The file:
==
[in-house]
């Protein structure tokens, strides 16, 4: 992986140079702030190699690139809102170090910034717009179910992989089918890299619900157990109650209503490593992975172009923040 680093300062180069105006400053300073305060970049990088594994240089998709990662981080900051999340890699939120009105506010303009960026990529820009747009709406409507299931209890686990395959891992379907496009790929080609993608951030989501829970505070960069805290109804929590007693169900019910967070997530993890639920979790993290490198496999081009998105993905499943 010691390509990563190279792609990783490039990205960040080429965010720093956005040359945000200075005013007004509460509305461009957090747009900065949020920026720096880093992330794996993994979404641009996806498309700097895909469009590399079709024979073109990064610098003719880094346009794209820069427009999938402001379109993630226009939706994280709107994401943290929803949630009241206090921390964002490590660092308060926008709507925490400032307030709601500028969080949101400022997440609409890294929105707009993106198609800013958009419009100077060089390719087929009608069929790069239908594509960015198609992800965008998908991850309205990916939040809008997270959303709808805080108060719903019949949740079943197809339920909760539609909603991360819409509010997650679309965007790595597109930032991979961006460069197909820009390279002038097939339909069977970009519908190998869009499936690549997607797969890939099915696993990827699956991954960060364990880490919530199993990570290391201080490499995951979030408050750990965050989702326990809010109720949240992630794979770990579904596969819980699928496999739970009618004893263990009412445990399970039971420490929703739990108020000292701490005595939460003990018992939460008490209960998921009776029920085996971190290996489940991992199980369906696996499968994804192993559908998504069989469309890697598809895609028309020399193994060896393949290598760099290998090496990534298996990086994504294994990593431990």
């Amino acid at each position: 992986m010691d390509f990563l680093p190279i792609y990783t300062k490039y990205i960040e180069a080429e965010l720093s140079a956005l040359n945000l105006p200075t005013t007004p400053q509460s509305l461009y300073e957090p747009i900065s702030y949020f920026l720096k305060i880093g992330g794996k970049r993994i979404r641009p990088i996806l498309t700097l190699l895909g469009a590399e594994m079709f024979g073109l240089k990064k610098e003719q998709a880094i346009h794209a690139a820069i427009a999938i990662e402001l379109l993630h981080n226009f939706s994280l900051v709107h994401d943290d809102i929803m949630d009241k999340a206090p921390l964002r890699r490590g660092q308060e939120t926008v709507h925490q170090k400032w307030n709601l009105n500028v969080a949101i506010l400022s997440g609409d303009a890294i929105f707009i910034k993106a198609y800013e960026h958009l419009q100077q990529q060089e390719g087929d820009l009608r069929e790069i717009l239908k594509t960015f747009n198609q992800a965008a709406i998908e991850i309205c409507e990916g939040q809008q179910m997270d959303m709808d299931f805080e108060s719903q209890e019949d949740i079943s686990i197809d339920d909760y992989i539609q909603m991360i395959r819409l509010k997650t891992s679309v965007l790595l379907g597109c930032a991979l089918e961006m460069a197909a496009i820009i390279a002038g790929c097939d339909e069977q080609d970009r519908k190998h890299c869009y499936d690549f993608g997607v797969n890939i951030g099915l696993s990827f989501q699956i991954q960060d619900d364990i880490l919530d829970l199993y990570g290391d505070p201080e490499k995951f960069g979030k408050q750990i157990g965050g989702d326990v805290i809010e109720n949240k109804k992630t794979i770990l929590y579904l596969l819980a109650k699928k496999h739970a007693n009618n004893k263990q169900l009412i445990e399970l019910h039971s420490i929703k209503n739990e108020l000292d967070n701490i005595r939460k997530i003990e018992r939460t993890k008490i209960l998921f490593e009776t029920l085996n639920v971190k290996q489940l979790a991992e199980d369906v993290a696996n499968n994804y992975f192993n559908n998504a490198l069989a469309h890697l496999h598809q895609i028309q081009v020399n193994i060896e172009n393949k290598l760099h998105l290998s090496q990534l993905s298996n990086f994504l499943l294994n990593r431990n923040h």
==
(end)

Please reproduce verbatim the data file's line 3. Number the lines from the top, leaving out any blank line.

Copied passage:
């Amino acid at each position: 992986m010691d390509f990563l680093p190279i792609y990783t300062k490039y990205i960040e180069a080429e965010l720093s140079a956005l040359n945000l105006p200075t005013t007004p400053q509460s509305l461009y300073e957090p747009i900065s702030y949020f920026l720096k305060i880093g992330g794996k970049r993994i979404r641009p990088i996806l498309t700097l190699l895909g469009a590399e594994m079709f024979g073109l240089k990064k610098e003719q998709a880094i346009h794209a690139a820069i427009a999938i990662e402001l379109l993630h981080n226009f939706s994280l900051v709107h994401d943290d809102i929803m949630d009241k999340a206090p921390l964002r890699r490590g660092q308060e939120t926008v709507h925490q170090k400032w307030n709601l009105n500028v969080a949101i506010l400022s997440g609409d303009a890294i929105f707009i910034k993106a198609y800013e960026h958009l419009q100077q990529q060089e390719g087929d820009l009608r069929e790069i717009l239908k594509t960015f747009n198609q992800a965008a709406i998908e991850i309205c409507e990916g939040q809008q179910m997270d959303m709808d299931f805080e108060s719903q209890e019949d949740i079943s686990i197809d339920d909760y992989i539609q909603m991360i395959r819409l509010k997650t891992s679309v965007l790595l379907g597109c930032a991979l089918e961006m460069a197909a496009i820009i390279a002038g790929c097939d339909e069977q080609d970009r519908k190998h890299c869009y499936d690549f993608g997607v797969n890939i951030g099915l696993s990827f989501q699956i991954q960060d619900d364990i880490l919530d829970l199993y990570g290391d505070p201080e490499k995951f960069g979030k408050q750990i157990g965050g989702d326990v805290i809010e109720n949240k109804k992630t794979i770990l929590y579904l596969l819980a109650k699928k496999h739970a007693n009618n004893k263990q169900l009412i445990e399970l019910h039971s420490i929703k209503n739990e108020l000292d967070n701490i005595r939460k997530i003990e018992r939460t993890k008490i209960l998921f490593e009776t029920l085996n639920v971190k290996q489940l979790a991992e199980d369906v993290a696996n499968n994804y992975f192993n559908n998504a490198l069989a469309h890697l496999h598809q895609i028309q081009v020399n193994i060896e172009n393949k290598l760099h998105l290998s090496q990534l993905s298996n990086f994504l499943l294994n990593r431990n923040h």